Adds details on deals, shares, analyst comments
July 29 (Reuters) - London Stock Exchange LSE.L shares rose more than 14% to a record high on Monday after it said it was in talks to buy financial data firm Refinitiv, in a deal worth $27 billion including debt.
The proposed deal, which would turn LSE into a global player in financial data and expand its footprint in foreign exchange and fixed income, comes less than a year after Blackstone BX.N bought a majority stake in Refinitiv from Thomson Reuters TRI.TO, which valued it at $20 billion.
LSE's shares were 14% higher at 6,476 pence at 0743 GMT on Monday after hitting a record high of 6,508 pence, taking them to the top of London's bluechip index .FTSE.
Thomson Reuters, the parent company of Reuters, holds a 45% stake in Refinitiv. A person familiar with the matter told Reuters that if the negotiations conclude successfully, a deal could be announced this week.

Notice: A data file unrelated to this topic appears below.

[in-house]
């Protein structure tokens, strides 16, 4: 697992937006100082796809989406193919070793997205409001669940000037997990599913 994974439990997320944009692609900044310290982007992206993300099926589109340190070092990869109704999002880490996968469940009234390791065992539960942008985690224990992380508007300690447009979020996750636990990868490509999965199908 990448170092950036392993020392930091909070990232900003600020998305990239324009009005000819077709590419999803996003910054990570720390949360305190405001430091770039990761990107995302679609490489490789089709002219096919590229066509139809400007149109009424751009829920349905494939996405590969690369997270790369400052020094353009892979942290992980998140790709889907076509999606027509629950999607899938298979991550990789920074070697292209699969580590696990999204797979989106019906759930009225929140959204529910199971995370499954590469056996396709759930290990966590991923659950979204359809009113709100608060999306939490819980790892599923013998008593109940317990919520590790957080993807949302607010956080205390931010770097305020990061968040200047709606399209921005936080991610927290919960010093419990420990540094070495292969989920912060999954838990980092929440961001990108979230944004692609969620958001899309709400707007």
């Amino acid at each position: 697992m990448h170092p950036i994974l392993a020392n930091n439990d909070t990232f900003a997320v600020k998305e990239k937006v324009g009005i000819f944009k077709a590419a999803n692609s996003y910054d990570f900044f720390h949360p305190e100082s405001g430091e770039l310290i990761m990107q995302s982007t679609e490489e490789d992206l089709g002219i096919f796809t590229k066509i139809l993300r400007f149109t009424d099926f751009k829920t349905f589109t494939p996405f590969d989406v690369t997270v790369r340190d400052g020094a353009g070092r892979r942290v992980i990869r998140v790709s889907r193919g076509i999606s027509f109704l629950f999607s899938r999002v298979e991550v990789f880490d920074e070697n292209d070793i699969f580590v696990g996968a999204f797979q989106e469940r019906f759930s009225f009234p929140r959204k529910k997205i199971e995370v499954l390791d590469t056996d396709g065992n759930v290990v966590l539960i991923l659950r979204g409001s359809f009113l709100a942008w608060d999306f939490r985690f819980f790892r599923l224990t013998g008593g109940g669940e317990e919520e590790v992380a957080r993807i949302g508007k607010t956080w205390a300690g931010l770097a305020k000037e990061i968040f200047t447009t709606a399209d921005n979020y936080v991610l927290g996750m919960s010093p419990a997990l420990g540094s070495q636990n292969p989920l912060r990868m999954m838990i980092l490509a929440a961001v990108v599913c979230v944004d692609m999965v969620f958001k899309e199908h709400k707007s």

A merger would significantly expand LSE's information services business, which the bourse operator has been building as a more stable source of cash flow than its primary transaction-reliant businesses.
The LSE failed several times to merge with rival Deutsche Boerse AG DB1Gn.DE.
Deutsche Boerse's shares were 1.9% lower at 125 euros.
LSE's proposed deal is also expected to face a long antitrust review before it can close, four sources told Reuters.
Berenberg analysts said the size and complexity of the proposed deal makes a detailed competition review almost inevitable, but European competition rules are generally supportive of consolidation in information services.
Bringing key over-the-counter trading and clearing venues together was likely to attract greater scrutiny, they said.
"We do not anticipate any deal to fall foul of anti-trust concerns," the analysts said.
BREAKINGVIEWS-LSE’s $27 bln data deal is bold independence bid
LSE in talks to buy Refinitiv for $27 bln pnghttps://tmsnrt.rs/2yhaDWS
Exchanges Race To Growhttps://tmsnrt.rs/2yhh7oG
ANALYSIS-LSE's bid for Refinitiv spotlights quest for data, globality
(Reporting by Noor Zainab Hussain in Bengaluru Editing by Rachel Armstrong and Alexander Smith)